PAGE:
Both the Senate and House-passed 2023 supplemental budgets would reduce the $350 million appropriation—to $225 million in the Senate and to $200 million in the House. Under both proposals, the appropriation would be direct (not contingent on a deficit).

Read the article

Breaking down the three state budgets under consideration this session

As the legislative session in Olympia approaches its final weeks, focus has shifted to the state's budgets.

Washington state operates on three budgets, each following a biennial cycle. During the "long" 16-week legislative session held in odd-numbered years, the Legislature establishes these budgets.

The three state budgets include the operating budget (significantly the largest, currently just below $70 billion for the upcoming biennial cycle); the transportation budget (whose size is more challenging to define, as it comprises approximately $12 billion of state taxpayer funds plus additional federal contributions); and the capital budget (roughly $8 billion for the two-year period). The specifics of these budgets will not be finalized until the session concludes, which is currently set for April 23.

Read Rep. Jim Walsh’s (R-19) full commentary

Comparing the Senate and House-passed operating budgets

Washington Research Council

Compared to the 2022 supplemental, the Senate-passed operating budget proposal would increase 2023–25 appropriations by 8.2% and the House-passed proposal would increase appropriations by 9.4%. Neither the Senate nor the House would increase general taxes. To fund the new, ongoing spending, both proposals—but especially the House’s—would use one-time funds, including reserves.

Last year the Legislature enacted the state’s largest ever supplemental operating budget. As a result, 2021–23 appropriations from funds subject to the outlook (NGFO) increased by a record high 24.3% over 2019–21. By comparison, the 2023–25 operating budget proposals that have been passed by the Senate and the House appear relatively modest. The Senate-passed proposal would increase appropriations by 8.2% and the House-passed proposal would increase appropriations by 9.4%. (From 1993–95 through 2021–23, the average biennial spending growth was 10.1%.)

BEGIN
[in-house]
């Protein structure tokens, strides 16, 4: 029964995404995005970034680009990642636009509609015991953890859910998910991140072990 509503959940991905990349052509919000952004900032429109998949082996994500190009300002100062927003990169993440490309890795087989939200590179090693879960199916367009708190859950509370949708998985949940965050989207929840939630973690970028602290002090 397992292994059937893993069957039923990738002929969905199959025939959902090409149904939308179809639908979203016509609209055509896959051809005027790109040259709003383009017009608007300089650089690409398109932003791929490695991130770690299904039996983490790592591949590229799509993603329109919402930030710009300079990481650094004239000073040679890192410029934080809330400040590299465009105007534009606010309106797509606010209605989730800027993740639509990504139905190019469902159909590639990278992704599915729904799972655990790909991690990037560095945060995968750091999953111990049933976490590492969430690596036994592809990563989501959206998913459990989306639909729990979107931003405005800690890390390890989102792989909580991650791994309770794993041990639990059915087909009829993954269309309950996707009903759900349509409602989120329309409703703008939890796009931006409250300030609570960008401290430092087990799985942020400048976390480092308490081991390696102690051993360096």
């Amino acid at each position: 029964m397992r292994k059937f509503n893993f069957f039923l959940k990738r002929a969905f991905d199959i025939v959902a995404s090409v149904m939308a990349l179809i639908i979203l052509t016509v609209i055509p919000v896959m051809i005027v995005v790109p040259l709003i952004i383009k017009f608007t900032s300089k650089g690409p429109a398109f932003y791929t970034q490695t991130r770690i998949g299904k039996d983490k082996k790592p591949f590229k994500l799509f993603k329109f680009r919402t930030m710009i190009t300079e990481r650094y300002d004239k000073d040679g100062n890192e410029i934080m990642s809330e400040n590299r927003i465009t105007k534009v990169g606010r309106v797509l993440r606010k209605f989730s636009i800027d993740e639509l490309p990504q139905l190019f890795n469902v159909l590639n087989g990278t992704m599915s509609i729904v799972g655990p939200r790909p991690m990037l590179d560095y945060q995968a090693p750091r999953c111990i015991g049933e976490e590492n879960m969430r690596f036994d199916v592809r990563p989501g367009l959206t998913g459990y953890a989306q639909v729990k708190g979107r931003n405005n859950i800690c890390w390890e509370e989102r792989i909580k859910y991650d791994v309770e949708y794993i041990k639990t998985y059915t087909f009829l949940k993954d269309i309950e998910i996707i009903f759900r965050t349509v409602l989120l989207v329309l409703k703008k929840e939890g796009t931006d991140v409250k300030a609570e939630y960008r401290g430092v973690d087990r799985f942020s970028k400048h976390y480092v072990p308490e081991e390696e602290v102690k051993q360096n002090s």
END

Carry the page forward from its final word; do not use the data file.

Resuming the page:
The Senate would increase NGFO spending by $5.254 billion and the House would increase spending by $6.003 billion in 2023–25 (these figures include both maintenance and policy level changes). With the March 2023 revenue forecast, the Legislature has $3.106 billion more to work with over the six-year budget window than anticipated when the 2022 supplemental budget was adopted.

Neither the Senate nor the House would increase general taxes.

Download the full report

Millions of SBA Covid EIDL loans are coming due

As millions of Small Business Administration (SBA) Covid Economic Injury Disaster Loans (EIDL) are coming due, borrowers struggling to repay face limited options and uncertain guidance. The SBA approved around 3.9 million loans totaling $378 billion, with a 3.75% interest rate and a 30-year term, before the program ended in May 2022.